The Neo-Babylonian King Nebuchadnezzar II (3rd from the left) conquered Jerusalem in 597 and again in 586 BC, as the Bible says. He took King Jehoiakim (5th from the right) and the Jewish upper class into captivity, sent them to Babylon and destroyed the temple. After Persian king Cyrus the Great seized Babylon, he allowed the exiled Jews to return home to Jerusalem and to rebuild their temple.

City of strife: Jerusalem's complex history

Under Roman and Byzantine rule

The Roman Empire ruled Jerusalem from the year 63 AD. Resistance movements rapidly formed among the population, so that in 66 AD, the First Jewish–Roman War broke out. The war ended 4 years later, with a Roman victory and another destruction of the temple in Jerusalem. The Romans and Byzantines ruled Palestine for approximately 600 years.

City of strife: Jerusalem's complex history

Conquest by the Arabs

Over the course of the Islamic conquest of Greater Syria, Muslim armies also reached Palestine. By order of the Caliph Umar (in the picture), Jerusalem was besieged and captured in the year 637 AD. In the following era of Muslim rule, various, mutually hostile and religiously divided rulers presided over the city. Jerusalem was often besieged and changed hands several times.

City of strife: Jerusalem's complex history

The Crusades

From 1070 AD onward, the Muslim Seljuk rulers increasingly threatened the Christian world. Pope Urban II called for the First Crusade, which took Jerusalem in 1099 AD. Over a period of 200 years a total of nine crusades set out to conquer the city as it changed hands between Muslim and Christian rule. In 1244 AD the crusaders finally lost control of the city and it once again became Muslim.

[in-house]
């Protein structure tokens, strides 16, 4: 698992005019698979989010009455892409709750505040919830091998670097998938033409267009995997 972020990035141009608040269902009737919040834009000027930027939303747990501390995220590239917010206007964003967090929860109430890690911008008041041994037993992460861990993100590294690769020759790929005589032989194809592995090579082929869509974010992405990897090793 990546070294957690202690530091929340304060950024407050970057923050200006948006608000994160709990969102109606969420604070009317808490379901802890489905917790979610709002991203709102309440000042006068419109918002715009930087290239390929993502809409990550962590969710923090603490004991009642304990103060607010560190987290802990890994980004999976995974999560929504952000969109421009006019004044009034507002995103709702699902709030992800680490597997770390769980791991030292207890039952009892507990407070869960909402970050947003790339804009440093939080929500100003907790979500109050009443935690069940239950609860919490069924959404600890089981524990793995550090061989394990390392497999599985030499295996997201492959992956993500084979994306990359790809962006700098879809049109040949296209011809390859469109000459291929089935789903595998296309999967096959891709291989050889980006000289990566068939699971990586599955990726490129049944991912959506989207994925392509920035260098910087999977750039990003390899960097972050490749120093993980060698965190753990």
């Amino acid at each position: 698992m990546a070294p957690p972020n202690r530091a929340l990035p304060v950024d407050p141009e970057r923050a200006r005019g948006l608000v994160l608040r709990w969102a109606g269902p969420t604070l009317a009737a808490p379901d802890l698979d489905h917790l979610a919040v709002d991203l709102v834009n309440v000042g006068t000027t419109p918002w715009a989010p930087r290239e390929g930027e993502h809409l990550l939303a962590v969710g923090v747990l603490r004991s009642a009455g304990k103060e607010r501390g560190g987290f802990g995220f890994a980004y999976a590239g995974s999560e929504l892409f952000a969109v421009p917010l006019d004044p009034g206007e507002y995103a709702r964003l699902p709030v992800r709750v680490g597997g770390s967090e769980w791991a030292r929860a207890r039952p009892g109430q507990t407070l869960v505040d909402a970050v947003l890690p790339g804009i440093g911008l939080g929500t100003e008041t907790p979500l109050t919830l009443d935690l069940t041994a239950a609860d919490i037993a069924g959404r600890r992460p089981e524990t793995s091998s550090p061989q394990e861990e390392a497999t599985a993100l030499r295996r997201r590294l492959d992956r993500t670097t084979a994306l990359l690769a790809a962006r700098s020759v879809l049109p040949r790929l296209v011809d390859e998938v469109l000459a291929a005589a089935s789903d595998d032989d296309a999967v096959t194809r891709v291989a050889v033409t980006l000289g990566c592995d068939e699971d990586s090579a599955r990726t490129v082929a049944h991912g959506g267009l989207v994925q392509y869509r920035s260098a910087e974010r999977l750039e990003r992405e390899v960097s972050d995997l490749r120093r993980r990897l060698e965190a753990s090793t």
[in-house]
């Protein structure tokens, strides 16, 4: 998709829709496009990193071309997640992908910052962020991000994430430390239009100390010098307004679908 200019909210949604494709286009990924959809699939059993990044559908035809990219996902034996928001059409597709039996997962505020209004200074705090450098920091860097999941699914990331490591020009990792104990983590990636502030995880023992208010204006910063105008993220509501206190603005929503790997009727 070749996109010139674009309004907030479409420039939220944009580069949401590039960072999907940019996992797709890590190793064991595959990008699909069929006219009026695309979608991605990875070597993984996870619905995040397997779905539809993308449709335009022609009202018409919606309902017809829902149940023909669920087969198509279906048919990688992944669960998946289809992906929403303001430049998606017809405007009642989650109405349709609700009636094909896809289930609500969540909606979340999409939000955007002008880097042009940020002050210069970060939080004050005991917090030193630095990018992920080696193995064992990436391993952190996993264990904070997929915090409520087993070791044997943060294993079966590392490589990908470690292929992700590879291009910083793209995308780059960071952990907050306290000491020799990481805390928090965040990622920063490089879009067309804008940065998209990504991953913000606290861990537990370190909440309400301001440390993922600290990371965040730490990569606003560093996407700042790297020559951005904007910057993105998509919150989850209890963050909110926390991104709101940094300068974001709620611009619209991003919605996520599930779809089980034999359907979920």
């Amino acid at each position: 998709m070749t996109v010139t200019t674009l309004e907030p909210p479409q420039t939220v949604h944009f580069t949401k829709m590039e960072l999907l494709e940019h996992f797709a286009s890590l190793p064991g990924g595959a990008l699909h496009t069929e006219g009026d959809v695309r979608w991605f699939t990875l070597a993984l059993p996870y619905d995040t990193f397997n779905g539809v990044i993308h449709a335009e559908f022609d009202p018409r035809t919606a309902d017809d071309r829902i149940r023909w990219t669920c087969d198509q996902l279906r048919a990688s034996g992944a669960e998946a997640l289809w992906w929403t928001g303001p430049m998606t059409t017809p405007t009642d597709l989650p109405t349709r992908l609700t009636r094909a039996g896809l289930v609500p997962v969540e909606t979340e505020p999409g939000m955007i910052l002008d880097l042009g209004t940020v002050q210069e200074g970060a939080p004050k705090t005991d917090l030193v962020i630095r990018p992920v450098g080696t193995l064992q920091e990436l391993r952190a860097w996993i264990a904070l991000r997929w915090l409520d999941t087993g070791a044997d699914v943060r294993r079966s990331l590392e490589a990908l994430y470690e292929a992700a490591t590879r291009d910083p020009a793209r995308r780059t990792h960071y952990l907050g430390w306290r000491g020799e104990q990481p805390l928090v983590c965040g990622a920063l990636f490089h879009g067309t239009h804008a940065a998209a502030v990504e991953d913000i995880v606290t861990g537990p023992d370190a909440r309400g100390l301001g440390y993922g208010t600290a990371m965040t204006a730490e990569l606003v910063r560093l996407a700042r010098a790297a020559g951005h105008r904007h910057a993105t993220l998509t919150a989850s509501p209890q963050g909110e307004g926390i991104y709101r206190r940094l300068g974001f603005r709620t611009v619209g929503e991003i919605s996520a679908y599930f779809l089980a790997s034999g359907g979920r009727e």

City of strife: Jerusalem's complex history

The Ottomans and the British

After the conquest of Egypt and Arabia by the Ottomans, Jerusalem became the seat of an Ottoman administrative district in 1535 AD. In its first decades of Ottoman rule, the city saw a clear revival. With a British victory over Ottoman troops in 1917 AD, Palestine fell under British rule. Jerusalem went to the British without a fight.

City of strife: Jerusalem's complex history

The divided city

After World War II, the British gave up their Palestinian Mandate. The UN voted for a division of the country in order to create a home for the survivors of the Holocaust. Some Arab states then went to war against Israel and conquered part of Jerusalem. Until 1967, the city was divided into an Israeli west and a Jordanian east.

City of strife: Jerusalem's complex history

East Jerusalem goes back to Israel

In 1967, Israel waged the Six-Day War against Egypt, Jordan and Syria. Israel took control of the Sinai, the Gaza Strip, the West Bank, the Golan Heights and East Jerusalem. Israeli paratroopers gained access to the Old City and stood at the Wailing Wall for the first time since 1949. East Jerusalem is not officially annexed, but rather integrated into the administration.

City of strife: Jerusalem's complex history

Muslim pilgrimage to Israel

Israel has not denied Muslims access to its holy places. The Temple Mount is under an autonomous Muslim administration; Muslims can enter, visit the Dome of the Rock and the adjacent Al-Aqsa mosque and pray there.

City of strife: Jerusalem's complex history

Unresolved status

Jerusalem remains to this day an obstacle to peace between Israel and Palestine. In 1980, Israel declared the whole city its "eternal and indivisible capital." After Jordan gave up its claim to the West Bank and East Jerusalem in 1988, the state of Palestine was proclaimed. Palestine also declares, in theory, Jerusalem as its capital.